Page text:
Powerful play gets prisoners thinking, talking

2015-11-24 15:25
Inmates at Pollsmoor watch the play Die Glas Ennie Draad

Inmates at Pollsmoor watch the play Die Glas Ennie Draad

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A group of young actors recently performed Die Glas Ennie Draad, which tells the story of gangsterism in Lavender Hill, for the prisoners of Pollsmoor Prison

Staged by students from the University of Cape Town, the play explores modern South African gang culture. It examines the causes and effects of a system that continues to attract thousands of young men from the Cape Flats into a life of crime and probable incarceration. A complicated system based on years of segregation, oppression and economic exclusion, gang activity in these areas continues to devastate communities and rob their youth of opportunities. Die Glas Ennie Draad combines poetry and movement to examine the lives of these young men that are often destroyed before having a chance to begin. 

Earlier this year, director Sandra Temmingh and actors Daniel Richards and Gantane Kusch brought Die Glas Ennie Draad to Cape Town's Pollsmoor Prison, one of the most infamous maximum-security facilities in the country. Hundreds of members of the notorious Numbers gangs are imprisoned behind its walls. Performing for the very people whose lives they are  exploring, Richards’ and Kusch’s goal is to drive positive social change and affect transformation through their art.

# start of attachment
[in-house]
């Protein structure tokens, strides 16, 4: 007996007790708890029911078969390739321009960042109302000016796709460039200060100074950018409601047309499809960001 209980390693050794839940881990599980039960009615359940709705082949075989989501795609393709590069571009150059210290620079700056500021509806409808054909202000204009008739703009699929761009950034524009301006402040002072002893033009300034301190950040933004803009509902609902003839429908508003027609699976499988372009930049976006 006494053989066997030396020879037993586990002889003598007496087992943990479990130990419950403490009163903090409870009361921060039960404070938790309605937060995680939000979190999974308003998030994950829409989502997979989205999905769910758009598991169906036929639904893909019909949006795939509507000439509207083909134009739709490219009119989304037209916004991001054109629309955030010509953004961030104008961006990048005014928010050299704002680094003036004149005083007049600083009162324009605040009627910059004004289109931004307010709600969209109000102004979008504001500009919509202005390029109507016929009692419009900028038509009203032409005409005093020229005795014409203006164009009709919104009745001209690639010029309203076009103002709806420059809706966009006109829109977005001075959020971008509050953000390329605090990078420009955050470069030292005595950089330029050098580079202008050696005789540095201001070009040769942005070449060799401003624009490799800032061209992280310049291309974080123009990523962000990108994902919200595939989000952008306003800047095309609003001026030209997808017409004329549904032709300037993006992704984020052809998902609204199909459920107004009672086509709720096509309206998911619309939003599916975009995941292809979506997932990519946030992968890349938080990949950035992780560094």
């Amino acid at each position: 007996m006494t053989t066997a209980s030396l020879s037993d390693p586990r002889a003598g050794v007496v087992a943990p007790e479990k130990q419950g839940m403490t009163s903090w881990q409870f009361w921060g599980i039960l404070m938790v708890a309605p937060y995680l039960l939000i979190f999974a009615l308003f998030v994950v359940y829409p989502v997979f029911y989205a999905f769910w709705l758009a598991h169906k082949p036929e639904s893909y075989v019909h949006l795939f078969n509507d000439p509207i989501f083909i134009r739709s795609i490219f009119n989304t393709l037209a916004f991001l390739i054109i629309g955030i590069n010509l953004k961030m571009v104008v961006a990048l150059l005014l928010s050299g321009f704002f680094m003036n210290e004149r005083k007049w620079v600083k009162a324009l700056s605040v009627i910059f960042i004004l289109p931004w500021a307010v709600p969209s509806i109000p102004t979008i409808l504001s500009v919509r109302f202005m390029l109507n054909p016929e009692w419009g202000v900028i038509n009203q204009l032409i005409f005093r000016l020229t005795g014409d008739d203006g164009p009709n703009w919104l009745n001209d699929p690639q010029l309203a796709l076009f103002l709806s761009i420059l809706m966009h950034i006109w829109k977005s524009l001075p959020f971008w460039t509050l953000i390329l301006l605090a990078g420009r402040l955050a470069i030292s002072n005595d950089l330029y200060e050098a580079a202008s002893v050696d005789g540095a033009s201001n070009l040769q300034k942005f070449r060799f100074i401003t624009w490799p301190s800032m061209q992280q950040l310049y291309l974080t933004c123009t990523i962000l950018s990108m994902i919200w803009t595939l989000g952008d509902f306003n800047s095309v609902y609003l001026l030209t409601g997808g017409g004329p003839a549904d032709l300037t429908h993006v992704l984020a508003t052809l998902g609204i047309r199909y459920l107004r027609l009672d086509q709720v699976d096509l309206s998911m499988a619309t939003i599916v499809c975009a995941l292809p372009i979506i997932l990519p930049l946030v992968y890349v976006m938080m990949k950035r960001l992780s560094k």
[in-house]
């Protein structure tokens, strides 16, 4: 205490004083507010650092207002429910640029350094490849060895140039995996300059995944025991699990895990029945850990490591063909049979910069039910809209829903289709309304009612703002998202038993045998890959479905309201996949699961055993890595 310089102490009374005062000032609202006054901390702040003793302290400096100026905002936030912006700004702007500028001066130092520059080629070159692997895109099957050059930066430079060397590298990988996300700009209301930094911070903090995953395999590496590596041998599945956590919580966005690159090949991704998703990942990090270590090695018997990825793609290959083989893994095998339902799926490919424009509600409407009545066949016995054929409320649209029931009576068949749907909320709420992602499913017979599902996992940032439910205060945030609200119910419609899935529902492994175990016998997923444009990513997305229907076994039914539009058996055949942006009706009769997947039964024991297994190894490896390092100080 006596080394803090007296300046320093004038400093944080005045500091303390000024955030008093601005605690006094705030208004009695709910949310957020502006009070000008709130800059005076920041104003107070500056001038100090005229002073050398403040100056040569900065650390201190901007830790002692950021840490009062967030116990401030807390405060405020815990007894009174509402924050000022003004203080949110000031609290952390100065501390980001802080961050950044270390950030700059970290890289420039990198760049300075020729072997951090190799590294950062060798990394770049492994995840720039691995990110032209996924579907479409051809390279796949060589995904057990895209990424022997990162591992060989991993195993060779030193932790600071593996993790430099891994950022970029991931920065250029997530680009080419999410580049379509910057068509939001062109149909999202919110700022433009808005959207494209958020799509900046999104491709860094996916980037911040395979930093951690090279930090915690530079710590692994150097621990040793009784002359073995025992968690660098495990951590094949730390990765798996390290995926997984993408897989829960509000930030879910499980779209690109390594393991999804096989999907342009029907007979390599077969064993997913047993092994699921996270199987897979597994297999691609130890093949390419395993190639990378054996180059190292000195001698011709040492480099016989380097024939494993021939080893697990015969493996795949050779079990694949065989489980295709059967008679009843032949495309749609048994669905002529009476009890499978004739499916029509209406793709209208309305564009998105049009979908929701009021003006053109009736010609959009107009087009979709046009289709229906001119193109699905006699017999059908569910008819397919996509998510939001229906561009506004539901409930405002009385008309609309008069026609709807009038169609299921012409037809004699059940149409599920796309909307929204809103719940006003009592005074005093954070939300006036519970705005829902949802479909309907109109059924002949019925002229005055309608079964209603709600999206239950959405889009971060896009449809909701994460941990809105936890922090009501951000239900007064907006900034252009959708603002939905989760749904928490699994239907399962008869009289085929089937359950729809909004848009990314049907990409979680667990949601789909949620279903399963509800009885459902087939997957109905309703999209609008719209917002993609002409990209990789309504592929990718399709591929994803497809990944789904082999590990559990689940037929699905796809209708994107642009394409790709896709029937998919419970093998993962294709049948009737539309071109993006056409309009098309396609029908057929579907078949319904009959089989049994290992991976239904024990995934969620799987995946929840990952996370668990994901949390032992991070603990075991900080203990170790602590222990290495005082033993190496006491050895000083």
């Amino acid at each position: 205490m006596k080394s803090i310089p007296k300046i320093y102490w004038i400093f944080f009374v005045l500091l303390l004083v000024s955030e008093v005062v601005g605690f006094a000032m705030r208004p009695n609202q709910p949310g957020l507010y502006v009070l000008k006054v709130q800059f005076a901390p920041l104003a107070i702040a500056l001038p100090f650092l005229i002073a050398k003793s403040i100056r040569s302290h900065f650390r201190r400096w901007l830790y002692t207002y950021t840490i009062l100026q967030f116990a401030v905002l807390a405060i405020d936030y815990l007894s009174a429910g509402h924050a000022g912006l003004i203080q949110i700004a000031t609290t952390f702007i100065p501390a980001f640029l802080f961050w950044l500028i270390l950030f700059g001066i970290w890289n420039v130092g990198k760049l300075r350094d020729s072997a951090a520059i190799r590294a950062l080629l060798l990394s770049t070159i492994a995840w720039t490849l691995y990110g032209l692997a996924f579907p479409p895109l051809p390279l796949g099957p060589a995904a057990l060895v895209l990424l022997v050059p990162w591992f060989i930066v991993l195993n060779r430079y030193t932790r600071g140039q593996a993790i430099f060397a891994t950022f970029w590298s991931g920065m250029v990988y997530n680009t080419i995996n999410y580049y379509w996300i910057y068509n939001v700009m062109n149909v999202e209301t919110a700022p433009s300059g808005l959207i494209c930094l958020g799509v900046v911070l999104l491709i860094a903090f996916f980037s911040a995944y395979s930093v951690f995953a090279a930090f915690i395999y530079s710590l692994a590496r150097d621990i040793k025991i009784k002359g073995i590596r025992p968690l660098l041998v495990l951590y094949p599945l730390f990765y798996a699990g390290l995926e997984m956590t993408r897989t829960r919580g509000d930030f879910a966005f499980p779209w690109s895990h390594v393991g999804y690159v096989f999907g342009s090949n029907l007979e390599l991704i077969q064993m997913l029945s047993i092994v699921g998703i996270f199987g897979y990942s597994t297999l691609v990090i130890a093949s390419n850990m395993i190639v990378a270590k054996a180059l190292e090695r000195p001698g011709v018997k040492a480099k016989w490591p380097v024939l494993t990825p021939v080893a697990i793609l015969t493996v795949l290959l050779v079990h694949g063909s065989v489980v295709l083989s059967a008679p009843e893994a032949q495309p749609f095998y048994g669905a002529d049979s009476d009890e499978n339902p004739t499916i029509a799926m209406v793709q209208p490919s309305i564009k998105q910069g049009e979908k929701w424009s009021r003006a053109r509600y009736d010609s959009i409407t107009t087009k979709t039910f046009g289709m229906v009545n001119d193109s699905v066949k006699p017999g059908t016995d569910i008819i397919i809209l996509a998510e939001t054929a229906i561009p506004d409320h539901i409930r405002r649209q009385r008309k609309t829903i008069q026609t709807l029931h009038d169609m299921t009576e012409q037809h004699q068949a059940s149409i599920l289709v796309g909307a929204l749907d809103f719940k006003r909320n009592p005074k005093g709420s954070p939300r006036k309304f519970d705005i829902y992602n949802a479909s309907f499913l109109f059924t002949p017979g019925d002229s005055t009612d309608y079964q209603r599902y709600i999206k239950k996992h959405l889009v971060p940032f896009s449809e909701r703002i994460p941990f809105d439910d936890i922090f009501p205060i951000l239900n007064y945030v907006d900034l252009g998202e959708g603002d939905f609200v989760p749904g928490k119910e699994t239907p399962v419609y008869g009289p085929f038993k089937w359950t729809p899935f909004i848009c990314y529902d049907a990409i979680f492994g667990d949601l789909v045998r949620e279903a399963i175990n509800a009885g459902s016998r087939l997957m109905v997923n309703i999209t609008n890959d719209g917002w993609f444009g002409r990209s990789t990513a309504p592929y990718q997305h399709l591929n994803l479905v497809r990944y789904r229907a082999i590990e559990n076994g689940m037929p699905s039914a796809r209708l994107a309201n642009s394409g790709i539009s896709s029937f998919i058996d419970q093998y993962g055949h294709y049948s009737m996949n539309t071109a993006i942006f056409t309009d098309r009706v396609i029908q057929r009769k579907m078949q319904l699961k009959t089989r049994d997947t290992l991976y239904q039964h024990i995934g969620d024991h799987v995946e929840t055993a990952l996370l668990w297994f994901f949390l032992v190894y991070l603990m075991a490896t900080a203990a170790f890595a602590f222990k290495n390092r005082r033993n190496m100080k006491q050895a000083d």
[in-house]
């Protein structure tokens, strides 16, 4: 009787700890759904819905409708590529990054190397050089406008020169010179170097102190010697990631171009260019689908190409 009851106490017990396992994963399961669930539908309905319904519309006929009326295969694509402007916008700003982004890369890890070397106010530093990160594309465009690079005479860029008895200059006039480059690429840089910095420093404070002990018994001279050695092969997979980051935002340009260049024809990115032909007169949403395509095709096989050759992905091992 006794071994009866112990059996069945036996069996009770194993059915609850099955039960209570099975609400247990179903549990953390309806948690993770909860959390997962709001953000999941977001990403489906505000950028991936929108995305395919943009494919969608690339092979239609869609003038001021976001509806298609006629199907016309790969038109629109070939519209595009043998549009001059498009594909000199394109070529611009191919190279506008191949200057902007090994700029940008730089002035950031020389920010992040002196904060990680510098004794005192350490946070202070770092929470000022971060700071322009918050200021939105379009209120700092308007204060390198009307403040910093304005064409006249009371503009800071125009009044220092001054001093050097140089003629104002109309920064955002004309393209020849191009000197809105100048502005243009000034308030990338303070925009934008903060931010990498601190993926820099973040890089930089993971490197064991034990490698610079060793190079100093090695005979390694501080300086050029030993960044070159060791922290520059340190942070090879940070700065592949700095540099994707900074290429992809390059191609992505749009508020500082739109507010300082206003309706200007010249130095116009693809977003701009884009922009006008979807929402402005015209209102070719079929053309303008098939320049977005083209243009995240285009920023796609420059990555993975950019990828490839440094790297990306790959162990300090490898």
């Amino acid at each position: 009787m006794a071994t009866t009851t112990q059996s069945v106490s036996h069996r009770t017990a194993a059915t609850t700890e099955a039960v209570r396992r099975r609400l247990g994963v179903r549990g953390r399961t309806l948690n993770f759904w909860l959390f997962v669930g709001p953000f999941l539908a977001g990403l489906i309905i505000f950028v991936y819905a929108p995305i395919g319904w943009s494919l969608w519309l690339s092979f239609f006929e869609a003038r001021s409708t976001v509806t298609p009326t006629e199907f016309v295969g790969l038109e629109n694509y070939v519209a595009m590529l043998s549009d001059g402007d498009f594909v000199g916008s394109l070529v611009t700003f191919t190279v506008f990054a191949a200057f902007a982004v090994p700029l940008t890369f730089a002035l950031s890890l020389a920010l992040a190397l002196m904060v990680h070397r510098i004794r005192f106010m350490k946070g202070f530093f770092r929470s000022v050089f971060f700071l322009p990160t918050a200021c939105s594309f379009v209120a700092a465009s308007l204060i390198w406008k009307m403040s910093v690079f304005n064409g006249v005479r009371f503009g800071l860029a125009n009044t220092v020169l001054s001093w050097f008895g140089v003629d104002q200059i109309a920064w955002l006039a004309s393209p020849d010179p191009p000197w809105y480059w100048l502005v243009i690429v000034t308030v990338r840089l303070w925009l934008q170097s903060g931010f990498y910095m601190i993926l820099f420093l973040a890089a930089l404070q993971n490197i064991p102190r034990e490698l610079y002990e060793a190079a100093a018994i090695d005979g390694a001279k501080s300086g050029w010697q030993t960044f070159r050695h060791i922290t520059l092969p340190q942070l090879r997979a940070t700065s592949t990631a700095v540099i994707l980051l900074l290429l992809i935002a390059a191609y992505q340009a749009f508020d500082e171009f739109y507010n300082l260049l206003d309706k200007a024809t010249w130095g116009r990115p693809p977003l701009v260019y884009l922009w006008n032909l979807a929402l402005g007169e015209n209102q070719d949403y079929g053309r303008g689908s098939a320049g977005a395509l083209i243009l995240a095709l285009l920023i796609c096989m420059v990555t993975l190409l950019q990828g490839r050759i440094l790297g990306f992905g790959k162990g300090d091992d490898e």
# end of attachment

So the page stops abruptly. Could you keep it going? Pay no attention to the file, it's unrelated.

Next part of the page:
"I think theatre is the beginning of the conversation," said Richards. "It allows people to feel something, to think about something .... to have that conversation and really bring out how what you watched has kind of changed the way you see how you are feeling."

The glas and the draad refer to two types of gang members. "Die glas" (the binoculars) is a senior member of the gang. The glas' job is to conduct gang business in die bos (the bush), the parts of the prison where the 28s are not active, and communicate the gang's decisions. The draad (intelligence officer) is the eyes of the gang.

"It was great; inspiring. It had a great message. The message was that, for young children, not to follow the path I followed, because I know about pressure in life, and when the pressure comes, you have to make the right choice," said Chester, an inmate and gang member.

The production which was produced by Chritie Hollander’s Revel Productions is affiliated to the Ruben Richards Foundation, a South African non-profit organisation with a vision to facilitate healing in traumatised communities. On November 26 the Ruben Richards Foundation will be honoured with a reconciliation award from the Institute for Justice and Reconciliation.

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